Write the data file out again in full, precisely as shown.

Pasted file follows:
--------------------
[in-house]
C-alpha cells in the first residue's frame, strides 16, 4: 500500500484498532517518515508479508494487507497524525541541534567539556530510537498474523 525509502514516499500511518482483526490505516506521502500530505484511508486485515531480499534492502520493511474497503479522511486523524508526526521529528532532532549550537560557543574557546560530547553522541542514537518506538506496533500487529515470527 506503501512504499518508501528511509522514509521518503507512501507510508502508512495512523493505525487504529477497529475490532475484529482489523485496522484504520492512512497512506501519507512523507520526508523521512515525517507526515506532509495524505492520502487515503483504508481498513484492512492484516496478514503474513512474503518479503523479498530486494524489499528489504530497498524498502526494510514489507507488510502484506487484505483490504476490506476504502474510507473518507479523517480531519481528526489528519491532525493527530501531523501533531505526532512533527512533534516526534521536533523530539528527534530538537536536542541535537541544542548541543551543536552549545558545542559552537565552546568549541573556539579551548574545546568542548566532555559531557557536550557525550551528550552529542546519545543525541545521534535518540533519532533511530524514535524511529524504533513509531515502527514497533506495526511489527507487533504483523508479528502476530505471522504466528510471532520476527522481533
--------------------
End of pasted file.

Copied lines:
[in-house]
C-alpha cells in the first residue's frame, strides 16, 4: 500500500484498532517518515508479508494487507497524525541541534567539556530510537498474523 525509502514516499500511518482483526490505516506521502500530505484511508486485515531480499534492502520493511474497503479522511486523524508526526521529528532532532549550537560557543574557546560530547553522541542514537518506538506496533500487529515470527 506503501512504499518508501528511509522514509521518503507512501507510508502508512495512523493505525487504529477497529475490532475484529482489523485496522484504520492512512497512506501519507512523507520526508523521512515525517507526515506532509495524505492520502487515503483504508481498513484492512492484516496478514503474513512474503518479503523479498530486494524489499528489504530497498524498502526494510514489507507488510502484506487484505483490504476490506476504502474510507473518507479523517480531519481528526489528519491532525493527530501531523501533531505526532512533527512533534516526534521536533523530539528527534530538537536536542541535537541544542548541543551543536552549545558545542559552537565552546568549541573556539579551548574545546568542548566532555559531557557536550557525550551528550552529542546519545543525541545521534535518540533519532533511530524514535524511529524504533513509531515502527514497533506495526511489527507487533504483523508479528502476530505471522504466528510471532520476527522481533